I've gradually morphed from a part time semi-commercial breeder into a guy who keeps many tanks of Aphyosemion killifish and indulges in the totally, for entertainment study of how diverse they can be. I read about habitats, compare them in my head to the livebearer habitats I've visited and fished in, daydream about COVID someday ending and my going to Africa to see the fish first hand in their habitats (the pandemic killed a planned trip). I have some rainbowfish too, because I like breeding egg laying fish, and every once in a while the old 'how many fish can I breed' kicks in and I add some oddball thing I come across. I like to keep a fish for many generations, and not just for the lifespan of one pair. I follow the debates about using home aquariums to maintain endangered and extinct species. I have fun in my own way.

If someone wants albino three headed veiltail guppies, it isn't my business. I probably will avoid the discussions. I've twice had balloon mutations show up in my killies, and I put the poor things aside and wouldn't breed them. I guess I could have made some money there, but no. I can't enjoy looking at flowerhorns, blood parrots, glo-fish et al, so generally, if I see a thread here asking, I will try to talk myself out of participating. I wouldn't sell them if I had a store, but If I had a store, I'd probably be bankrupt for that decision.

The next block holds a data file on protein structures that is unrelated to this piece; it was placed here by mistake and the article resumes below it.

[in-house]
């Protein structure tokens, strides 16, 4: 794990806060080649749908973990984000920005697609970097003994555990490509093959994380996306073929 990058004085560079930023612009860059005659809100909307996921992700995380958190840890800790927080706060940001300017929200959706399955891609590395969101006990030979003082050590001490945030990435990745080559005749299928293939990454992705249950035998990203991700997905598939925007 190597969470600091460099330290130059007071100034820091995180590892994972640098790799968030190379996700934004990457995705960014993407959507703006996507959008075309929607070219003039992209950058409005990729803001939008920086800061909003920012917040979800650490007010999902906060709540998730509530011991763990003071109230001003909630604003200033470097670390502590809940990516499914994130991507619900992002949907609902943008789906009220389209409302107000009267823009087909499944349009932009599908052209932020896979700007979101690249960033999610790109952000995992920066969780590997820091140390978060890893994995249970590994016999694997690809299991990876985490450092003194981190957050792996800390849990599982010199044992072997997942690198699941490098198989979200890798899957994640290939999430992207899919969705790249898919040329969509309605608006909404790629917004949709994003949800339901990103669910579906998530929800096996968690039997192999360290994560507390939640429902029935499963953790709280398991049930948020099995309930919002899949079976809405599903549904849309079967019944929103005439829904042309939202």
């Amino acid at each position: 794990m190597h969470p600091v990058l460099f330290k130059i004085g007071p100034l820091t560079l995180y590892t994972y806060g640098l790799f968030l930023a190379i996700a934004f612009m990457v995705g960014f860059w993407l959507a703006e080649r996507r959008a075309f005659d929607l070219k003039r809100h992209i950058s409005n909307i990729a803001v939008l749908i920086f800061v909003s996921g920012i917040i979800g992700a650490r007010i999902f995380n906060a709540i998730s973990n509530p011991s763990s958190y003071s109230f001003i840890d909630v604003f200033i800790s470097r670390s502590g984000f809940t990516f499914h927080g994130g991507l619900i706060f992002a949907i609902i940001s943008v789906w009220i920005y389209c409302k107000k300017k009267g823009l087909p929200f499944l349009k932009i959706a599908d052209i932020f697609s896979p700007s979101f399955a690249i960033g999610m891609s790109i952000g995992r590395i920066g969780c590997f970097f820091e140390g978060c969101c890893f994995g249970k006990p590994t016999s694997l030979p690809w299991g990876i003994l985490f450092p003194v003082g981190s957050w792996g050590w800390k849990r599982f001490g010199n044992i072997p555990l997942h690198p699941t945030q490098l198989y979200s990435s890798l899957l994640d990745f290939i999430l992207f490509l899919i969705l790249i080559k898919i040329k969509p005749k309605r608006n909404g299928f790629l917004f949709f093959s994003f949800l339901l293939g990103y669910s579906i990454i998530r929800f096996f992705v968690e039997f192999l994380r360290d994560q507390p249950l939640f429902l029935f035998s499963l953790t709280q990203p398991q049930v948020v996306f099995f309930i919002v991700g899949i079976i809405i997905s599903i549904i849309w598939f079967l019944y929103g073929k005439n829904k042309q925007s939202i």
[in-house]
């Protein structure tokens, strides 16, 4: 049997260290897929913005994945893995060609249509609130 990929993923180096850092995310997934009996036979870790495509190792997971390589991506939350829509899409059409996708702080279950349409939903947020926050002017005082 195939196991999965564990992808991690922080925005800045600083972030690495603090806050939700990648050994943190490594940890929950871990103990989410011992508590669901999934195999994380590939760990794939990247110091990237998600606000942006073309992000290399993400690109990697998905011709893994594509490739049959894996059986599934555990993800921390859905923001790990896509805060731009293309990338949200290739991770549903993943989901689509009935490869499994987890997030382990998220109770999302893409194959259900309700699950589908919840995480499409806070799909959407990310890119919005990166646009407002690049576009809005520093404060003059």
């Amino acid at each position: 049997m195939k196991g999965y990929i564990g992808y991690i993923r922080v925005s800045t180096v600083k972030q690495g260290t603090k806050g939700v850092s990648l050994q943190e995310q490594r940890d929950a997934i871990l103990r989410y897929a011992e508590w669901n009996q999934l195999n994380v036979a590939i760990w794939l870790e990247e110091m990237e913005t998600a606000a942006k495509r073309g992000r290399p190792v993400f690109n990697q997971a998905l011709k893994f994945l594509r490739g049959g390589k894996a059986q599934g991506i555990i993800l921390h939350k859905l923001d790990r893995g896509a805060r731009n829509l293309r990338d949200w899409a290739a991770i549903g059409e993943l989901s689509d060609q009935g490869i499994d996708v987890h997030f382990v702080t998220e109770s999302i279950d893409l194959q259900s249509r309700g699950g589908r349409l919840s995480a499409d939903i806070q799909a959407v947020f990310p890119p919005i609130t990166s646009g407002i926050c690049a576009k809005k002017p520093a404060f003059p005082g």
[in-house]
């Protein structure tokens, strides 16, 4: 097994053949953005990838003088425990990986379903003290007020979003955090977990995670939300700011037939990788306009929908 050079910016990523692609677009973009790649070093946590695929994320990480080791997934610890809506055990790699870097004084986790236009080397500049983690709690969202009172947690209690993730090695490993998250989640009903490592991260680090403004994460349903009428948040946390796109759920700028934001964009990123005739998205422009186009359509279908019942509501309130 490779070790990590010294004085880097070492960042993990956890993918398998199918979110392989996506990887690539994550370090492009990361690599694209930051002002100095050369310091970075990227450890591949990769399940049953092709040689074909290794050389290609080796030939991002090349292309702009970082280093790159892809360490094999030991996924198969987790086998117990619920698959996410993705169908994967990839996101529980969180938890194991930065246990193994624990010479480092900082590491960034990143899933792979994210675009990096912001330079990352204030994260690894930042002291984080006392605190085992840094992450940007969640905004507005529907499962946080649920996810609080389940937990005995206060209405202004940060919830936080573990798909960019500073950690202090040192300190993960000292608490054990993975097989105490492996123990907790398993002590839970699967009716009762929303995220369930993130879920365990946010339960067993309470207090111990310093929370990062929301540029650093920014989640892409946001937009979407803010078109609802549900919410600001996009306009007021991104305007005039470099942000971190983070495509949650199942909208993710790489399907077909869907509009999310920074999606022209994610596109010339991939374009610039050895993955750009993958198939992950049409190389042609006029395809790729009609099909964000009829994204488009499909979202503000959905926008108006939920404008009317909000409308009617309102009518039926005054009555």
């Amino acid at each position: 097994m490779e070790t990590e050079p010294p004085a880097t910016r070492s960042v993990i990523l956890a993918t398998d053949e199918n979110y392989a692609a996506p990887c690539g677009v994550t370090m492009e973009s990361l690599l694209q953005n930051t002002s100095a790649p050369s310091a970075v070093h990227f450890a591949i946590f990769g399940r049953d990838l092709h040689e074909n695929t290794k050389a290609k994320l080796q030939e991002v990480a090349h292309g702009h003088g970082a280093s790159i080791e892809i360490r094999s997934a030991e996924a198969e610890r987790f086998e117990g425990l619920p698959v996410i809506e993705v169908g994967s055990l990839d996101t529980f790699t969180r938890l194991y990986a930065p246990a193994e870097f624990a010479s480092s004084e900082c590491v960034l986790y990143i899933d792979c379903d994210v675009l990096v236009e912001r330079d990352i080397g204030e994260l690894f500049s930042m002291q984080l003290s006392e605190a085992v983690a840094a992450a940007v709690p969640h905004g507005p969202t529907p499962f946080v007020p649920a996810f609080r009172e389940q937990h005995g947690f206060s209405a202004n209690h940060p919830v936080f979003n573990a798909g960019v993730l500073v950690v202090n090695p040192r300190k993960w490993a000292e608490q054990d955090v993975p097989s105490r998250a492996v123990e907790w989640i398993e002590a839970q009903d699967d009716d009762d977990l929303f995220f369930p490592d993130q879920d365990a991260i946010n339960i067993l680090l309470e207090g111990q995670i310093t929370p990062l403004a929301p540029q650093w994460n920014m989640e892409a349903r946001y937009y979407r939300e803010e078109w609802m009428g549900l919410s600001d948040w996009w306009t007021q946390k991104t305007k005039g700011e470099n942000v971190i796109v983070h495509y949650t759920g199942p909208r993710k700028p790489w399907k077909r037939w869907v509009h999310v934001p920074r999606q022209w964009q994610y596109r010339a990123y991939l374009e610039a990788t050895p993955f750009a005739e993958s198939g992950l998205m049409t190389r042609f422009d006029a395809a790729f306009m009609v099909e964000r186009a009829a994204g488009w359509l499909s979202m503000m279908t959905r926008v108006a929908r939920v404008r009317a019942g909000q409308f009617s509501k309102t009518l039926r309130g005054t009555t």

We go in a lot of directions, and we should be true to the ones that interest us. But seeking the common interests that run through them all is worth the effort.

That said, get killies.
waiting for three headed killies hahahaha
 

Rocky998

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Only thing is albinism is a natural phenonomenon and not a direct a result of inbreeding / human interference. The strains are linebred of course.

I don't have an issue with albinos like I have with electric blue, glowfish, powder blue, sunset etc..